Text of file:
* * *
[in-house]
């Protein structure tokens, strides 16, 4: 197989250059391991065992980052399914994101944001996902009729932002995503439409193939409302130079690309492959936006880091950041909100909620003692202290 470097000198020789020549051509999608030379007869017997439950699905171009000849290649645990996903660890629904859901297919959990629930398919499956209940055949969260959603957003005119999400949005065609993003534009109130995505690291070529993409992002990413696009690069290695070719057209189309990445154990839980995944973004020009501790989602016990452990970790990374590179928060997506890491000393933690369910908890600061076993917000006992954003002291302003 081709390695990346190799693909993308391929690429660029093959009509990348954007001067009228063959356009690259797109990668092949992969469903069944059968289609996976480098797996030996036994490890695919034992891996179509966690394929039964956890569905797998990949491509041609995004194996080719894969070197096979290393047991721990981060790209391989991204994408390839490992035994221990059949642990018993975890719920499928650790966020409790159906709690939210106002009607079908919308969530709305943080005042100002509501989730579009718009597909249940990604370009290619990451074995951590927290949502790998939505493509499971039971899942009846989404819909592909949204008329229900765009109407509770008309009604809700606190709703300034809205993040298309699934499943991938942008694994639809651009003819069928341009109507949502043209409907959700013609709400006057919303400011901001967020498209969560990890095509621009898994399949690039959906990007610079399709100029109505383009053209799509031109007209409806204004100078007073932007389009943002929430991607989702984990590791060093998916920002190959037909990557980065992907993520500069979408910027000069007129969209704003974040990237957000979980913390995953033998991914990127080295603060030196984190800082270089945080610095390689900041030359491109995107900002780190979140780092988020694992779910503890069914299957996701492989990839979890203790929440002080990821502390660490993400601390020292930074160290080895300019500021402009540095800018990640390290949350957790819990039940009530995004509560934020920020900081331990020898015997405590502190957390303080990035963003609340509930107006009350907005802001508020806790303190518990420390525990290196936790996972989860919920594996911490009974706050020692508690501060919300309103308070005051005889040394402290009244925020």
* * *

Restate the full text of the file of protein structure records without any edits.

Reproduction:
[in-house]
């Protein structure tokens, strides 16, 4: 197989250059391991065992980052399914994101944001996902009729932002995503439409193939409302130079690309492959936006880091950041909100909620003692202290 470097000198020789020549051509999608030379007869017997439950699905171009000849290649645990996903660890629904859901297919959990629930398919499956209940055949969260959603957003005119999400949005065609993003534009109130995505690291070529993409992002990413696009690069290695070719057209189309990445154990839980995944973004020009501790989602016990452990970790990374590179928060997506890491000393933690369910908890600061076993917000006992954003002291302003 081709390695990346190799693909993308391929690429660029093959009509990348954007001067009228063959356009690259797109990668092949992969469903069944059968289609996976480098797996030996036994490890695919034992891996179509966690394929039964956890569905797998990949491509041609995004194996080719894969070197096979290393047991721990981060790209391989991204994408390839490992035994221990059949642990018993975890719920499928650790966020409790159906709690939210106002009607079908919308969530709305943080005042100002509501989730579009718009597909249940990604370009290619990451074995951590927290949502790998939505493509499971039971899942009846989404819909592909949204008329229900765009109407509770008309009604809700606190709703300034809205993040298309699934499943991938942008694994639809651009003819069928341009109507949502043209409907959700013609709400006057919303400011901001967020498209969560990890095509621009898994399949690039959906990007610079399709100029109505383009053209799509031109007209409806204004100078007073932007389009943002929430991607989702984990590791060093998916920002190959037909990557980065992907993520500069979408910027000069007129969209704003974040990237957000979980913390995953033998991914990127080295603060030196984190800082270089945080610095390689900041030359491109995107900002780190979140780092988020694992779910503890069914299957996701492989990839979890203790929440002080990821502390660490993400601390020292930074160290080895300019500021402009540095800018990640390290949350957790819990039940009530995004509560934020920020900081331990020898015997405590502190957390303080990035963003609340509930107006009350907005802001508020806790303190518990420390525990290196936790996972989860919920594996911490009974706050020692508690501060919300309103308070005051005889040394402290009244925020």